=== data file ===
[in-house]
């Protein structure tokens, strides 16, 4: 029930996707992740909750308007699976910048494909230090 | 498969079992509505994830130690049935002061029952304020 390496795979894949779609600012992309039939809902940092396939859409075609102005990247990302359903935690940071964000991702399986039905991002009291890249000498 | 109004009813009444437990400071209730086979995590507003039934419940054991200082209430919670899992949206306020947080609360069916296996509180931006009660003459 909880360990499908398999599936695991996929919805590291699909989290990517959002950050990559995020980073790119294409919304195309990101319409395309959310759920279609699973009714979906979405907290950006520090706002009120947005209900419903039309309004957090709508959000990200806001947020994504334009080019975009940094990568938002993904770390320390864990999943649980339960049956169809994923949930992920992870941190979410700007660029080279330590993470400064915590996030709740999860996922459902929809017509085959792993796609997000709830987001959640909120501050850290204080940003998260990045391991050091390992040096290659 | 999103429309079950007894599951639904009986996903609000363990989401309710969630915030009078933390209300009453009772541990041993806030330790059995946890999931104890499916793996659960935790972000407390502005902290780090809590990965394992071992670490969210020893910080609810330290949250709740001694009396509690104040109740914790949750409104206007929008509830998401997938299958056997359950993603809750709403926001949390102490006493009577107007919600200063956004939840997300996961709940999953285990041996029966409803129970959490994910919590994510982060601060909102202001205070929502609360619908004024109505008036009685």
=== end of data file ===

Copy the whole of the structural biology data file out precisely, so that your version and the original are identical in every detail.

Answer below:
[in-house]
């Protein structure tokens, strides 16, 4: 029930996707992740909750308007699976910048494909230090 | 498969079992509505994830130690049935002061029952304020 390496795979894949779609600012992309039939809902940092396939859409075609102005990247990302359903935690940071964000991702399986039905991002009291890249000498 | 109004009813009444437990400071209730086979995590507003039934419940054991200082209430919670899992949206306020947080609360069916296996509180931006009660003459 909880360990499908398999599936695991996929919805590291699909989290990517959002950050990559995020980073790119294409919304195309990101319409395309959310759920279609699973009714979906979405907290950006520090706002009120947005209900419903039309309004957090709508959000990200806001947020994504334009080019975009940094990568938002993904770390320390864990999943649980339960049956169809994923949930992920992870941190979410700007660029080279330590993470400064915590996030709740999860996922459902929809017509085959792993796609997000709830987001959640909120501050850290204080940003998260990045391991050091390992040096290659 | 999103429309079950007894599951639904009986996903609000363990989401309710969630915030009078933390209300009453009772541990041993806030330790059995946890999931104890499916793996659960935790972000407390502005902290780090809590990965394992071992670490969210020893910080609810330290949250709740001694009396509690104040109740914790949750409104206007929008509830998401997938299958056997359950993603809750709403926001949390102490006493009577107007919600200063956004939840997300996961709940999953285990041996029966409803129970959490994910919590994510982060601060909102202001205070929502609360619908004024109505008036009685």